Offshore, however, warm temperatures shut off upwelling, and the cold, nutrient-laden water can’t circulate through the islands. Algae can die off, and the marine iguanas and fish that eat it can’t survive in large numbers. The sea lions that eat the fish grow hungry and emaciated. In short, The influx of warm water throws the whole the food chain out of whack, with implications for many of the iconic species of the Galapagos Islands
That’s the main trouble with global warming in the Galapagos – not sea level rise, but the increased frequency of El Niño events. The islands are a delicate place, and they’re already strained by tourism and fishing industries. The science cruise Walsh is planning could help scientists quantify that strain.
Walsh’s involvement in the Galapagos began in 2011. He was first invited to the islands by some contacts in the Ecuadorian Ministry of the Environment and The Nature Conservancy in Ecuador. He had worked with them previously (studying land use in the Ecuadorian Amazon) but this time they were interested in his ability to identify patches of invasive plants with satellite data.
Walsh left for the Galapagos with his then doctoral student Carlos Mena, a native Ecuadorian, and Brian Frizzelle from the Carolina Population Center.
“So the three of us went down with all our gadgets and gear. We wandered around for about ten days,” Walsh said.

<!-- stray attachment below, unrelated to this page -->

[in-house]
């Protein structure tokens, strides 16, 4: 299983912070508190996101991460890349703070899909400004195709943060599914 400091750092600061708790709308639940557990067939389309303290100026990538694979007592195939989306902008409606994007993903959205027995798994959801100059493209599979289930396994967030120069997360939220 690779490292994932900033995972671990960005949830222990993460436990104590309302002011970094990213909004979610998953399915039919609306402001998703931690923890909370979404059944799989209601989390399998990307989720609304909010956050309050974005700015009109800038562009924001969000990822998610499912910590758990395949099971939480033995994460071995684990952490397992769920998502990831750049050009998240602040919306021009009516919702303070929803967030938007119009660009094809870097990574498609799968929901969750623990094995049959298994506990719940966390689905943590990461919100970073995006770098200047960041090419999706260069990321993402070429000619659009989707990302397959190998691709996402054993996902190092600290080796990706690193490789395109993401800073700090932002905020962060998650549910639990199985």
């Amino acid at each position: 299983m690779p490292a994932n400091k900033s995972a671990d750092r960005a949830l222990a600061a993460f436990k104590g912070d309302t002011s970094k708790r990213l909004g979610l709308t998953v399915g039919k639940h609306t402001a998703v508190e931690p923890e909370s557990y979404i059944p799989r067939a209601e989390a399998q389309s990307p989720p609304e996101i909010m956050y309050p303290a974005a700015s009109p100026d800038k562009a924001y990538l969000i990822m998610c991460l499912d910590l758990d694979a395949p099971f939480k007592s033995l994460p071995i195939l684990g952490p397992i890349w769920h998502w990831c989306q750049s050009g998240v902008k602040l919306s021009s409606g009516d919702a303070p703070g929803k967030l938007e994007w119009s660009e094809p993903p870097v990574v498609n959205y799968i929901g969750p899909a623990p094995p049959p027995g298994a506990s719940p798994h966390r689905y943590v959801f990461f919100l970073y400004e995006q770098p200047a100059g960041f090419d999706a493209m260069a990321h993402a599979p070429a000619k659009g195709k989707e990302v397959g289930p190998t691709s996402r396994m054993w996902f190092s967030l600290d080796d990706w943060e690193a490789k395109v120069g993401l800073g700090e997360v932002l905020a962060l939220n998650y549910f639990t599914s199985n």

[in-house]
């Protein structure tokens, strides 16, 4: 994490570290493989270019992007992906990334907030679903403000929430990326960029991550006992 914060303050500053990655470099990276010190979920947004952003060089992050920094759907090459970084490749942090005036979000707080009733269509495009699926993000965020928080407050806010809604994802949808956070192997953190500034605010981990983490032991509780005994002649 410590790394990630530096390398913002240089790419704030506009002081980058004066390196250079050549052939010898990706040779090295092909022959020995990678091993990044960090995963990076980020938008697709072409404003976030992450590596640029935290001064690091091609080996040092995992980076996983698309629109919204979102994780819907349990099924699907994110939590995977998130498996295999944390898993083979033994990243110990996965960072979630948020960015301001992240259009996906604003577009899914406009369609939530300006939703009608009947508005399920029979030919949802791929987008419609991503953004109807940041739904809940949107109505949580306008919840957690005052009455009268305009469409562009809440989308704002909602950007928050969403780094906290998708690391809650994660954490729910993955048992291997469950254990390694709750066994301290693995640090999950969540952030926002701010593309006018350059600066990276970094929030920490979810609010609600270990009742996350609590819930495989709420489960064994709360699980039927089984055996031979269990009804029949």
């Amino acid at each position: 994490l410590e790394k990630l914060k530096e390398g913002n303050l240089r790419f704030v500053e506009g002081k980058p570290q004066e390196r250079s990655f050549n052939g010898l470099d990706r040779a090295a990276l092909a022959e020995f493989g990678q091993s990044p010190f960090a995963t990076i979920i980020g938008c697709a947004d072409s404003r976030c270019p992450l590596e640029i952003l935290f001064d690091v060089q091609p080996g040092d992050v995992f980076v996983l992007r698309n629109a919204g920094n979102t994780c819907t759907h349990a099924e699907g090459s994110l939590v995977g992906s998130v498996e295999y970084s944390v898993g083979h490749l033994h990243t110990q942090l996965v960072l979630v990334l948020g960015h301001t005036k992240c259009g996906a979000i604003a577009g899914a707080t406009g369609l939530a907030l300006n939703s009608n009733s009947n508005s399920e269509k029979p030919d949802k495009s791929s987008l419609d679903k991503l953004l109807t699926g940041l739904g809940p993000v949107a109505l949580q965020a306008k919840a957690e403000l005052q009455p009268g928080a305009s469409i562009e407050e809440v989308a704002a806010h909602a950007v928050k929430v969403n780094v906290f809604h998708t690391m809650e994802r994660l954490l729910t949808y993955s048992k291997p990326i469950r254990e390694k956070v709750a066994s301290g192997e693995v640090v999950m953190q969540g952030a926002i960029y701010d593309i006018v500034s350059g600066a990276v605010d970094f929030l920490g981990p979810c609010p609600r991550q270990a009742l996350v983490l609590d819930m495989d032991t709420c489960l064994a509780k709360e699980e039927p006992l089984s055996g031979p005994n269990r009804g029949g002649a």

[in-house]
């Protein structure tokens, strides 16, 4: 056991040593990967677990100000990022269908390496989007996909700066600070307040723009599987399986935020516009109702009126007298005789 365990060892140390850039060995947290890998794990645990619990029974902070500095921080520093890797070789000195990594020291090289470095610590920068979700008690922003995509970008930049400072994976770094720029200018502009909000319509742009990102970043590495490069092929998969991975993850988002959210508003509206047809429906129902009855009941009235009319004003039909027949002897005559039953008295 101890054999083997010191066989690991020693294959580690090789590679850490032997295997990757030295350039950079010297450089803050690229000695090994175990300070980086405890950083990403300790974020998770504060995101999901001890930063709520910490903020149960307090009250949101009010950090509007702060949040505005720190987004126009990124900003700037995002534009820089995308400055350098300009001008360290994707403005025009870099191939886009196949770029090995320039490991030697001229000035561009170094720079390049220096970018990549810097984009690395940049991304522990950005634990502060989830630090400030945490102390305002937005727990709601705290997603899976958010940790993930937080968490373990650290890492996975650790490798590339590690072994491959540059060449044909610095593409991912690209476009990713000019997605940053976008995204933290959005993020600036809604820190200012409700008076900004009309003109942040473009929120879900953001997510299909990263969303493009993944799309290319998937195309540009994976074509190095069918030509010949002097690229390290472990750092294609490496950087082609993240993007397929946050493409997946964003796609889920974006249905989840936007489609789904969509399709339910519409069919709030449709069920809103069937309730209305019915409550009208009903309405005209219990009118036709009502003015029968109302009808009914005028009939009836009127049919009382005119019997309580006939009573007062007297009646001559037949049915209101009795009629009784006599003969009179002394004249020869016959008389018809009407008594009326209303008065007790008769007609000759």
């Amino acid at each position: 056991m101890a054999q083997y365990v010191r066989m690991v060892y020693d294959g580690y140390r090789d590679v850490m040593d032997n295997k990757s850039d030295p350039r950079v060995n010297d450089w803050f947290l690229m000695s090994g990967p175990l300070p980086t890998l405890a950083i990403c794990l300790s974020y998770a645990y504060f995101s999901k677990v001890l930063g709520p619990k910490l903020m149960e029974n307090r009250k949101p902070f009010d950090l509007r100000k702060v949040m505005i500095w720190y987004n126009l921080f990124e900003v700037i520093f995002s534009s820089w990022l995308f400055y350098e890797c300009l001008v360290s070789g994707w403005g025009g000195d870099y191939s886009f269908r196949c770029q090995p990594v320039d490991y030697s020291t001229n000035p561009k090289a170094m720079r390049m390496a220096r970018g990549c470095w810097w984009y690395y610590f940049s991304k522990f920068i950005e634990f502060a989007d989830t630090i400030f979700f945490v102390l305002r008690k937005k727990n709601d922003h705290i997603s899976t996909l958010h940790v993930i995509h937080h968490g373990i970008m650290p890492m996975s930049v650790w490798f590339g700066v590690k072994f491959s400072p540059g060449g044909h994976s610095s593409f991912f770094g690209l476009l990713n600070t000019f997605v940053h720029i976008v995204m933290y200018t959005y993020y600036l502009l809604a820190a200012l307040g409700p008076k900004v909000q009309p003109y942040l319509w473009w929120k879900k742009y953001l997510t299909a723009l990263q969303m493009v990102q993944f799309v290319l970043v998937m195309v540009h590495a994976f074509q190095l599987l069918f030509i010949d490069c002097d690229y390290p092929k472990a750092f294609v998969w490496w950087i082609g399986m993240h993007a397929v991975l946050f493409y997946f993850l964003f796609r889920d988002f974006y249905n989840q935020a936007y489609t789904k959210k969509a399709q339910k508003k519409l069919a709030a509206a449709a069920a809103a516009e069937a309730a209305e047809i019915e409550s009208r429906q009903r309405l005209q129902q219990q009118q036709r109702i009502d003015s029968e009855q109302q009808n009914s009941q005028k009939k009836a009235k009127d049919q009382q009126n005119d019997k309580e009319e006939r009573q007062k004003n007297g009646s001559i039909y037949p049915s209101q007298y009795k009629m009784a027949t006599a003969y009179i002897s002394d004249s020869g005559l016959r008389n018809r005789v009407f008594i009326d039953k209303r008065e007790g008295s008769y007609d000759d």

The group travelled with representatives and collaborators from the Galapagos National Park, the Nature Conservancy and other Ecuadorian governmental organizations. The islands, long called “The Enchanted Islands,” made an impression on Walsh and his team, and not only because of the exotic plants and animals.
“It’s also a challenge; [the Galapagos Islands] are in crisis in many ways,” Walsh said.
Walsh realized that his own work could be augmented and strengthened by other research disciplines. He saw this as an opportunity for UNC to step in and help a World Heritage Site threatened by social and ecological disturbances.
By initiating the Center for Galápagos Studies on campus and the Galapagos Science Center on the islands, Steve Walsh has brought UNC to the forefront of the problem. The science cruise is one way Walsh, Dr. Carlos Mena, UNC’s Dr. Adrian Marchetti, and other scientists from both Ecuador and North Carolina can collect baseline data.